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Interpretation in American Hospitals: Scholarly Position Research Paper

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Updated: Mar 6th, 2022

The question of whether language services are essential in hospitals in the United States is non-debatable. More effort needs to be put to increase these services in anticipation of increased demand for interpretation between the patient and the healthcare providers.

It is estimated that of all the residents of the United States, 18% of them have a second language in addition to English. Consequently, the American population boasts of having over 100 languages that are frequently spoken [Sobralske, et al, 2008]. Additionally, out of the total population of the United States, about 20 million people are categorized as having a ‘limited English proficiency; this segment was estimated to be about 8% of the population in the year 2000; this was an increase from 6% just a decade before. By all manners of measurement, the limited proficiency group is among the fastest-growing segment of the population in the United States [Dobson, 2007].

Apart from the growing number, limited proficiency patients offer unique challenges to the medical practitioner. First of all, the clinician has to extract information from the patient to enable the accurate and quick arrival at diagnoses; if the patient cannot communicate effectively; this very important step in medical treatment is made impossible. The doctor or nurse cannot get accurate medical history to make very important decisions regarding the treatment of the patient; consequently, persons with a poor understanding of English are overrepresented in misdiagnosed cases.

During treatment, information also has to come from the doctor to the patient; this information is usually complex and requires in-depth understanding; some may even be essential for the survival of the patient. The patient and/or the family may get confused by the complexity of the information; compounding this with a language barrier makes it even worse. Consequently, the right medication may not be bought or properly used. Additionally, the family may not be able to make informed decisions regarding consent to medical and surgical procedures.

Studies have shown that poor English-speaking patients are at a much higher risk of having potentially fatal events in American hospitals than the other patient population [Dobson, 2007]. This is attributed to the lack of trained interpreters in most American hospitals and clinics; the country’s health service has grossly underinvested in language services for its clients since only about 25% of all the health facilities have training programs for medical interpreters. Additionally, most healthcare workers do not have the training of working with medical interpreters; in most cases, a bilingual nurse act as an ad hoc interpreter on a case-to-case basis. During medical examination and treatment, the patient may be reluctant to admit his/her language limitations thus fooling the medic that s/he is understanding; additionally, many do not ask as many questions as they would if they had good English proficiency; thus leaving the facility dissatisfied {Sobralske et al, 2008]. There are obvious benefits of providing language services in healthcare settings; the patients’ safety is increased since proper diagnoses are made, and the patient understands all the medical information given. Additionally, such would reduce the time required to serve one patient; therefore allowing optimum utilization of hospital facilities.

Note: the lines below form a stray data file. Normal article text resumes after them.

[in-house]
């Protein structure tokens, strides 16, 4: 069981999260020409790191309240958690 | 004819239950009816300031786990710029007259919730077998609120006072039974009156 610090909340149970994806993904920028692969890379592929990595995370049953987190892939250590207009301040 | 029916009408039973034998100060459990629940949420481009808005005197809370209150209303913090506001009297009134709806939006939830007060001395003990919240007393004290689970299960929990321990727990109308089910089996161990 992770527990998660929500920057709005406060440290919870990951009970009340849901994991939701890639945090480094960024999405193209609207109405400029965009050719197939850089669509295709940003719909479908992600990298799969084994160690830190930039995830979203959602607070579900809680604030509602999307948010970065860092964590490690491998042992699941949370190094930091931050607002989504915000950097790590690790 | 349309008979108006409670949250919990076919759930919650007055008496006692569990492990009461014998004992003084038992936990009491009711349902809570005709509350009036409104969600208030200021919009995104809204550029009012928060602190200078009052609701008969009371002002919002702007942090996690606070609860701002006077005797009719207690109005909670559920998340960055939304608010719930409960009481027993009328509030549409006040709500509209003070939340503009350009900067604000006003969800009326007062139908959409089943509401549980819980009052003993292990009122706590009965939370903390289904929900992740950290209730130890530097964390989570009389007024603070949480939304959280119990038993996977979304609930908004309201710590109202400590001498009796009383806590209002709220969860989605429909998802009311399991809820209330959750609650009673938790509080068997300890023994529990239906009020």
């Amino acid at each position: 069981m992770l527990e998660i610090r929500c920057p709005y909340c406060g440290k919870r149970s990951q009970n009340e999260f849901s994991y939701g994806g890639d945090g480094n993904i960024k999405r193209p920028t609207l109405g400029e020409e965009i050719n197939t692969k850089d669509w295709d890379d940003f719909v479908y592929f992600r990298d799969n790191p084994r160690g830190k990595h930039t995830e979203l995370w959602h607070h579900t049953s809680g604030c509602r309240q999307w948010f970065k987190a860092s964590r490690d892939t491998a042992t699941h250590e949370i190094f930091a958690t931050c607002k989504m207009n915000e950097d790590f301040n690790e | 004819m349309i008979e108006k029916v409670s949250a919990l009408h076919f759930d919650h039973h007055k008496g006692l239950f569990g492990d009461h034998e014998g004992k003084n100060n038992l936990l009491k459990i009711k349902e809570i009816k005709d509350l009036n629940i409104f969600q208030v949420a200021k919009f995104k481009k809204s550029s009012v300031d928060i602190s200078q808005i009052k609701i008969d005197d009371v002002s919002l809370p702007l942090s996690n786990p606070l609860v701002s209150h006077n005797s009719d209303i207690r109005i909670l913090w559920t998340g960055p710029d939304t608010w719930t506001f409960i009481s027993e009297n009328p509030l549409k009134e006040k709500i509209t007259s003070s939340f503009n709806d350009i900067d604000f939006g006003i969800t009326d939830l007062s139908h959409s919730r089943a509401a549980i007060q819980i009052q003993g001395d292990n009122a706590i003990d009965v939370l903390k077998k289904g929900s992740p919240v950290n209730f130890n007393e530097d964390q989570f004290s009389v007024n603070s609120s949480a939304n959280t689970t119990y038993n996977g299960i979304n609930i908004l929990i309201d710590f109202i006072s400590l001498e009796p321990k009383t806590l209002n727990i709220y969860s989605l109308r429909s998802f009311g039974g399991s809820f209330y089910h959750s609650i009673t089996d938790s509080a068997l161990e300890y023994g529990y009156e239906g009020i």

In 2006, the Joint Commission of Accreditation of Healthcare Organizations released new standards that required all the hospitals to record the patients’ ethnic language and any need for language services {Sobraslske et al, 2008]. This is in the aim of providing optimum service that can transcend even the language barrier; this in my view is the step in the right direction in the healthcare system.

References

  1. Dobson Roger (2007): US hospital patients with poor English have more serious adverse events than proficient speakers: British Medical Journal 2007; 334:335.
  2. Sobralske Mary, PhD, RN. Ellen Raney, MD Brian Carino, MD (2008): Ethnic Diversity, Language Barriers, and Interpretation in a Children’s Orthopedic Clinic: Washington State University; Intercollegiate College of Nursing.
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IvyPanda. 2022. "Interpretation in American Hospitals: Scholarly Position." March 6, 2022. https://ivypanda.com/essays/interpretation-in-american-hospitals-scholarly-position/.

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IvyPanda. (2022) 'Interpretation in American Hospitals: Scholarly Position'. 6 March.

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